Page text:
Year of Publication

2019

Season of Publication

Fall

Paper Type

Master's Thesis

College

College of Computing, Engineering & Construction

Degree Name

Master of Science in Civil Engineering (MSCE)

Department

Engineering

NACO controlled Corporate Body

University of North Florida. School of Engineering

First Advisor

Dr. Thobias Sando

Department Chair

Dr. Christopher Brown

College Dean

Dr. William Klostermeyer

Abstract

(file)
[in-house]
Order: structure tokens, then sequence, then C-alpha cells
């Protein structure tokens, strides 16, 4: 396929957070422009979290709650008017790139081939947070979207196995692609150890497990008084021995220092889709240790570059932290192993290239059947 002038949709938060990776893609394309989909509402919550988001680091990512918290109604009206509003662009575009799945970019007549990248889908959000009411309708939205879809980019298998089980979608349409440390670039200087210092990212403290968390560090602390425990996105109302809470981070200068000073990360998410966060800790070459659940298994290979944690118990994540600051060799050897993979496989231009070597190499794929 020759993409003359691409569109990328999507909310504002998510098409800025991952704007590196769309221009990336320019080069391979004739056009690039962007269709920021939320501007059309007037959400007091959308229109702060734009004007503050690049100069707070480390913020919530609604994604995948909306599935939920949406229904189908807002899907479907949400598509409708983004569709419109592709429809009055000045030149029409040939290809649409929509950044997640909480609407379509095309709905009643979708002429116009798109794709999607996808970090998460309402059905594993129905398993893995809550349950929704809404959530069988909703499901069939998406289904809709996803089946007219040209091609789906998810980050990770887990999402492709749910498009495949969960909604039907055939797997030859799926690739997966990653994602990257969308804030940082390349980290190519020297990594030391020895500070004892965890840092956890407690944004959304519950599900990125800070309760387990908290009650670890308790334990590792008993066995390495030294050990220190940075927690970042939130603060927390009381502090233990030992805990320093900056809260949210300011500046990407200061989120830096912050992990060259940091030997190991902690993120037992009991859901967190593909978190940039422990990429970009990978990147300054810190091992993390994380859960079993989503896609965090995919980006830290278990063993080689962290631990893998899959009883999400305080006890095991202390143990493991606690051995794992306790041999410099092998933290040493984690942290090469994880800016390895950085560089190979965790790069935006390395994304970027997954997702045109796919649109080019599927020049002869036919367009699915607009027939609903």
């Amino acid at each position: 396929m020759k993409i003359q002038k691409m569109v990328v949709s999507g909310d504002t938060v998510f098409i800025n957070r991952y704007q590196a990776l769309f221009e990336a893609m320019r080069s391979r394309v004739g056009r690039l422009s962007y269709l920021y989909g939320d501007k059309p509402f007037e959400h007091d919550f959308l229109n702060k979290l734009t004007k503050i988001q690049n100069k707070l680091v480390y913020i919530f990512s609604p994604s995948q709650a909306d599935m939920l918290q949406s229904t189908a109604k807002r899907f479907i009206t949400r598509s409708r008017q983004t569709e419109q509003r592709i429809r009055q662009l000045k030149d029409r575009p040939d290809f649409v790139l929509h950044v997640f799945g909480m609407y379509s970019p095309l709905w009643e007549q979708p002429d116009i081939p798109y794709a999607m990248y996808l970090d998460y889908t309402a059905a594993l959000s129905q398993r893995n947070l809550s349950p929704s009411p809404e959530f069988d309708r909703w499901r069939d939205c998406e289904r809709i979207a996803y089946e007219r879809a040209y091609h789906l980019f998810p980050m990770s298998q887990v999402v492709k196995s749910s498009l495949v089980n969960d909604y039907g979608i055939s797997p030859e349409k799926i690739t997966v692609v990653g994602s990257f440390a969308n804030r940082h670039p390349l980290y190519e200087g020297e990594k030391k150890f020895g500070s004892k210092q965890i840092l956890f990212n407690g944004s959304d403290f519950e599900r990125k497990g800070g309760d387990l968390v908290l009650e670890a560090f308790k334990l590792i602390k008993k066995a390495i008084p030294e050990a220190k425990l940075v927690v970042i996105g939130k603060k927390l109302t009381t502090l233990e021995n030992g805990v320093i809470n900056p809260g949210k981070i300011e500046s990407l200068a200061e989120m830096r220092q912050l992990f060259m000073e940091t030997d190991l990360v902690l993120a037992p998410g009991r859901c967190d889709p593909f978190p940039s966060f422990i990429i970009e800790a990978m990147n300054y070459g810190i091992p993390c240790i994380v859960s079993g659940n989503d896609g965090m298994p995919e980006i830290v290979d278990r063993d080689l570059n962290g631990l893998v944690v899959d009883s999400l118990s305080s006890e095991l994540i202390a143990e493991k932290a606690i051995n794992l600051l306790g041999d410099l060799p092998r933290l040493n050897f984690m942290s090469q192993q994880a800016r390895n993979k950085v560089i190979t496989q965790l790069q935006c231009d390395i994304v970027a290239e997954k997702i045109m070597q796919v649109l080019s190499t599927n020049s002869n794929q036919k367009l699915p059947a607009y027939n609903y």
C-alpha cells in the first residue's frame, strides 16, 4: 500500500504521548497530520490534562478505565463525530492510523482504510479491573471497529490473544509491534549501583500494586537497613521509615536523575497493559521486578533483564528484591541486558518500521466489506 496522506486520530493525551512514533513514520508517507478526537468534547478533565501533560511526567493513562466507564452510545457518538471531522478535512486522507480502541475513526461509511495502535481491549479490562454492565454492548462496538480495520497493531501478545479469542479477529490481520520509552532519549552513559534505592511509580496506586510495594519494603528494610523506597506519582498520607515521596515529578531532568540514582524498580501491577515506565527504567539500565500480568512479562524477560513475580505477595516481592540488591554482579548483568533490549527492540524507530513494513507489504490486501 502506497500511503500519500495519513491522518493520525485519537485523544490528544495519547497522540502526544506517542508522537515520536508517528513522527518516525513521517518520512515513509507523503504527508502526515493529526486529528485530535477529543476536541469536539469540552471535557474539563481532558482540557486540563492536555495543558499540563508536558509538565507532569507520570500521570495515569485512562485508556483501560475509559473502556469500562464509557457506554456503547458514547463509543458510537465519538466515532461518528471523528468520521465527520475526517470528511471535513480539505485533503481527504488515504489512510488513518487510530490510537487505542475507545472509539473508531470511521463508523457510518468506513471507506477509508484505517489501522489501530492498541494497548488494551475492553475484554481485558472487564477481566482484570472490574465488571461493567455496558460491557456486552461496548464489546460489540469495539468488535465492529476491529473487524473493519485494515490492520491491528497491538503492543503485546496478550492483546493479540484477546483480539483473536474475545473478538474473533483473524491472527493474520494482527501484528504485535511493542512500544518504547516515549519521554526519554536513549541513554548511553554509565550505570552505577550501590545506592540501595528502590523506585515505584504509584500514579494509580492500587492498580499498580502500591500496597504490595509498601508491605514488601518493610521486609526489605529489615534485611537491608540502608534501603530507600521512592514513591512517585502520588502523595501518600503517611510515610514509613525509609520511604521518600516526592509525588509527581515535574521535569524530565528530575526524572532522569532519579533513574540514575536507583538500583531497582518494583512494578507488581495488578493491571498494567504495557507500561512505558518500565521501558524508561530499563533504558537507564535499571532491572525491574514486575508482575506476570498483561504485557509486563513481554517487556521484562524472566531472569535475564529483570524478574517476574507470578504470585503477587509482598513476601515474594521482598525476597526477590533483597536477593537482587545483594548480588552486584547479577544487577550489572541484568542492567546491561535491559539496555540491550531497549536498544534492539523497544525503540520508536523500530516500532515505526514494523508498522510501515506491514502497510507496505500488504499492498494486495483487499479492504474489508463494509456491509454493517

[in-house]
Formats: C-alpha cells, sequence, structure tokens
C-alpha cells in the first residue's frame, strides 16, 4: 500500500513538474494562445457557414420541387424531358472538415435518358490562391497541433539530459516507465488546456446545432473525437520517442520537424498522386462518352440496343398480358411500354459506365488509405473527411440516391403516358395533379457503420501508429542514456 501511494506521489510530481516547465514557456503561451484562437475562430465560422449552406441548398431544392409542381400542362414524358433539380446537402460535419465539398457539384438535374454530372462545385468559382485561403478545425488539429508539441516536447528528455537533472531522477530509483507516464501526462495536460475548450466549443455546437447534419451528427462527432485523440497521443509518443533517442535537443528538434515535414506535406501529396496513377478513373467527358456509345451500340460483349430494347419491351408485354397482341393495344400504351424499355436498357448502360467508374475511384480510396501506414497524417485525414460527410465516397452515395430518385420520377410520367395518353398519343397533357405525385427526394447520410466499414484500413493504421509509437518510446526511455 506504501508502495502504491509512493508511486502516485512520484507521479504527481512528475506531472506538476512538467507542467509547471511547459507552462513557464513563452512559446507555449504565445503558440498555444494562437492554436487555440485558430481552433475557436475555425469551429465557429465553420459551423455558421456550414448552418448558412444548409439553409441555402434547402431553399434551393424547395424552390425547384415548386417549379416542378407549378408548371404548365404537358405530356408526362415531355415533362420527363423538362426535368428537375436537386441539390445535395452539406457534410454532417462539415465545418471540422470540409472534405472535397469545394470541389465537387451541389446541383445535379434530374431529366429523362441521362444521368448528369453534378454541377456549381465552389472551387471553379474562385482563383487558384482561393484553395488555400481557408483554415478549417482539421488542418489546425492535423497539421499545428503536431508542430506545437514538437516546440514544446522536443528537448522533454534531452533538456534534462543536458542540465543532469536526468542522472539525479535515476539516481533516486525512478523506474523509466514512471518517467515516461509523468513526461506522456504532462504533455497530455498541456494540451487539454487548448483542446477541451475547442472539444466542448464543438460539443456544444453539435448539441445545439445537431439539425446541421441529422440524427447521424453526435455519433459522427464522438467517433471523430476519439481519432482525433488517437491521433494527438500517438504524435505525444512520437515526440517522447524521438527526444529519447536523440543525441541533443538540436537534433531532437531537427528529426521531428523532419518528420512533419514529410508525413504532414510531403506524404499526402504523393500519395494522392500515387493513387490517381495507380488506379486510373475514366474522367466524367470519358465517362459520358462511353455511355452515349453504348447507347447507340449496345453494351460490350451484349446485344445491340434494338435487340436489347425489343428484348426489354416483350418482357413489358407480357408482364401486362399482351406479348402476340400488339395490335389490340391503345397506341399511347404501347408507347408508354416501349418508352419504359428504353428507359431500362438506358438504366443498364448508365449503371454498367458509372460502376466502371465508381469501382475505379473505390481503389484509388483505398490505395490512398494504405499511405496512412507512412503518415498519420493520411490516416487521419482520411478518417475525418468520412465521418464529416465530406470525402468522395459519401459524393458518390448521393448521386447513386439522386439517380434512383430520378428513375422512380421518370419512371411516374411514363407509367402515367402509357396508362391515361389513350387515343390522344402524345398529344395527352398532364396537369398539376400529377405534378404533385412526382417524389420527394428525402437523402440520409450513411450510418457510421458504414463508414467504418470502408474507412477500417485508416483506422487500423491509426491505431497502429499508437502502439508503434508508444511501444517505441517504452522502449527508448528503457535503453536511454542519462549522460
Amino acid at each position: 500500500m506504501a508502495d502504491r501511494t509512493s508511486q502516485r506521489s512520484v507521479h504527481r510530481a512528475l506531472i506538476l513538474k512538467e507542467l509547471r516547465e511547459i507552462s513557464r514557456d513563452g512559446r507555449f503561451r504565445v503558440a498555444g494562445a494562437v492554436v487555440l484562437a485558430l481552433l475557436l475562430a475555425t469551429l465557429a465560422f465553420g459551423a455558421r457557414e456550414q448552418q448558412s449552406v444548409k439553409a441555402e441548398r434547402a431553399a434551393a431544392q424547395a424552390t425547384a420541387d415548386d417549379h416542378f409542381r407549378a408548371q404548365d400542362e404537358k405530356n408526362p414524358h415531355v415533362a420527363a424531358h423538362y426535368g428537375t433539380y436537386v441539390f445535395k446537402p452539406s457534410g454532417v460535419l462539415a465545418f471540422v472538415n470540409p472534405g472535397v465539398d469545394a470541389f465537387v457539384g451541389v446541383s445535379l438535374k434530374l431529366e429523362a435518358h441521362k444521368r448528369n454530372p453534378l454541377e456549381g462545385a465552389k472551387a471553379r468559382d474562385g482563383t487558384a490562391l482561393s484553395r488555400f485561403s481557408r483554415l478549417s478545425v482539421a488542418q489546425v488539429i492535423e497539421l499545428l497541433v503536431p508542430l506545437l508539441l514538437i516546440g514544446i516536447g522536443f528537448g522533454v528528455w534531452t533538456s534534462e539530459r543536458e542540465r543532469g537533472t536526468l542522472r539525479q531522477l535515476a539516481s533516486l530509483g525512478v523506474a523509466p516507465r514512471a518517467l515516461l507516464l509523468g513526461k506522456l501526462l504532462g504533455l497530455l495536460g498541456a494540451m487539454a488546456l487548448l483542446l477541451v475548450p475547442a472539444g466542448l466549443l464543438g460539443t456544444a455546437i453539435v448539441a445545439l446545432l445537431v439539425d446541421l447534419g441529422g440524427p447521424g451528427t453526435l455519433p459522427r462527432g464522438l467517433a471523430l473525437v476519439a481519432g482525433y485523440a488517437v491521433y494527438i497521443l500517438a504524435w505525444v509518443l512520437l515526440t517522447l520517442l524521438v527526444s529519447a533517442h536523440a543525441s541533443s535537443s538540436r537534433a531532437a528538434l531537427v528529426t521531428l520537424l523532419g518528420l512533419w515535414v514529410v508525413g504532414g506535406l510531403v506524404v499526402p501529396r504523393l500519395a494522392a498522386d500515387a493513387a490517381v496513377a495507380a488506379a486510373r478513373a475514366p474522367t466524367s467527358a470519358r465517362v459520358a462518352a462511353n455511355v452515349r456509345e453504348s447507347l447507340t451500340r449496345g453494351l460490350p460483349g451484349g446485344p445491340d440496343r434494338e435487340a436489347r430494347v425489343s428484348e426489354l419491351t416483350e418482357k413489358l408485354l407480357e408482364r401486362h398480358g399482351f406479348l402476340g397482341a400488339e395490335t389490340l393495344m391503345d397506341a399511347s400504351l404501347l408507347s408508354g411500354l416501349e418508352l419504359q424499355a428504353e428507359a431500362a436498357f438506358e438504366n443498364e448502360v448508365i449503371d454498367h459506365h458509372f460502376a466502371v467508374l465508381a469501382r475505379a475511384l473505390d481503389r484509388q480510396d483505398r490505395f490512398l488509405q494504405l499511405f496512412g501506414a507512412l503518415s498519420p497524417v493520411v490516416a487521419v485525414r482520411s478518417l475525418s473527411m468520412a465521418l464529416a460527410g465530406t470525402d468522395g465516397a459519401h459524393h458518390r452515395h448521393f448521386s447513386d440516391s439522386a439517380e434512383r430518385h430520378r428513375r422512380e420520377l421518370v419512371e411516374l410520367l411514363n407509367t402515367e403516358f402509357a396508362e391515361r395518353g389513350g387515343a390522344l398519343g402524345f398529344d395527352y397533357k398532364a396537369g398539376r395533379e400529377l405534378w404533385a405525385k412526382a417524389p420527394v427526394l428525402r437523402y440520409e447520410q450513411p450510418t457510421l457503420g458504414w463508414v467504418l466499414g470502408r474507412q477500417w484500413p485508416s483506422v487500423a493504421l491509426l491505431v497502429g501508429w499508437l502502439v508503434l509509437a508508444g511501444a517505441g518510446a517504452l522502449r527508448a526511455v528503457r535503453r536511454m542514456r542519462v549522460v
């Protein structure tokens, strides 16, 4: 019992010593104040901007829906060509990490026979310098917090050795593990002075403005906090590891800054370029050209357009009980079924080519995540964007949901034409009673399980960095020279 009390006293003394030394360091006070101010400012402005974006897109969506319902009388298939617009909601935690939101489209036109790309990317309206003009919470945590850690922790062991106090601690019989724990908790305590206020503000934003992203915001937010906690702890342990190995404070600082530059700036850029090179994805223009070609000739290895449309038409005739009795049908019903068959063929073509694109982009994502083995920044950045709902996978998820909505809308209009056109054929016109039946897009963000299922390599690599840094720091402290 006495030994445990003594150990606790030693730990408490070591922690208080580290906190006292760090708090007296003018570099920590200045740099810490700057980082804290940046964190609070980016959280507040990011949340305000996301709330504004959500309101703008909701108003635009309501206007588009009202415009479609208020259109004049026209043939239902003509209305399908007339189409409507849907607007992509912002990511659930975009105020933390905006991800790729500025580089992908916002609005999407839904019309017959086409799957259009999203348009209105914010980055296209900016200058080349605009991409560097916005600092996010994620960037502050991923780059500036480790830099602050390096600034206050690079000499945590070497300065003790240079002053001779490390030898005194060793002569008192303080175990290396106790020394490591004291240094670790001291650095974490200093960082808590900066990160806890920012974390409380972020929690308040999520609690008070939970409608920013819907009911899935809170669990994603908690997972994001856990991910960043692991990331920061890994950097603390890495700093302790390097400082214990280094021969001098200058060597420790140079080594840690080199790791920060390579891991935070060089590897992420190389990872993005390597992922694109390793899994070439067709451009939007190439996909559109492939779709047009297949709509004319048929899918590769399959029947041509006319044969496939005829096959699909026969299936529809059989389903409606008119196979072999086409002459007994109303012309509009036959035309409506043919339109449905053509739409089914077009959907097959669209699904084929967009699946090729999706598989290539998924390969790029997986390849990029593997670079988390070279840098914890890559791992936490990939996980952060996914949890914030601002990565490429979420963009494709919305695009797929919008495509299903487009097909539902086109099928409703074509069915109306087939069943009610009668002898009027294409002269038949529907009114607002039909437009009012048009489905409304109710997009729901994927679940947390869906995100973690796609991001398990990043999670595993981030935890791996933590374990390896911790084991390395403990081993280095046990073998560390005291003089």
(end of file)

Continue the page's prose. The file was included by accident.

Freeway merging maneuvers demand considerable attention by drivers and are among the more complex operations drivers must perform on freeways. Aging drivers, a growing population in the United States, face added challenges when merging. This study utilized Vissim models created in a previous study that modeled the behavior of aging drivers during freeway merging. An algorithm for Cooperative Merging Assistance System (CMAS) that utilizes Connected Vehicle (CV) technology was developed in this study. The Vissim models were created for two interchanges on I-75 in Fort Myers, Florida, each with different geometric characteristics. Acceleration lane lengths of 1000ft and 1500ft were analyzed in this study, and the CV environment was created in Vissim through the Component Object Model (COM) Interface. A sensitivity analysis was conducted by varying CV penetration rates, composition of aging on-ramp drivers, and mainline and on-ramp traffic flows to analyze the effects of CV technology under different levels of service (LOSs). Merging location, merging speed and vehicle interaction states (braking for lane change, emergency stop and cooperative braking) together with deceleration rate were the measures of effectiveness (MOEs) considered. Findings showed the number of aging drivers merging late onto the freeway can be decreased by up to 60.0% when CMAS was employed, while there was no significant change in merging speed at 95% confidence level when CMAS was employed. Furthermore, the results showed that CMAS reduced the percentages of aging drivers braking for lane change or emergency stop and also hard braking by up to 100% for low traffic conditions (LOS A and B). A maximum reduction of 82.2% was observed for cooperative braking of mainline vehicles when CMAS was employed. The reductions in interaction states were significant at 95% confidence level according to Mann-Kendall trend test.

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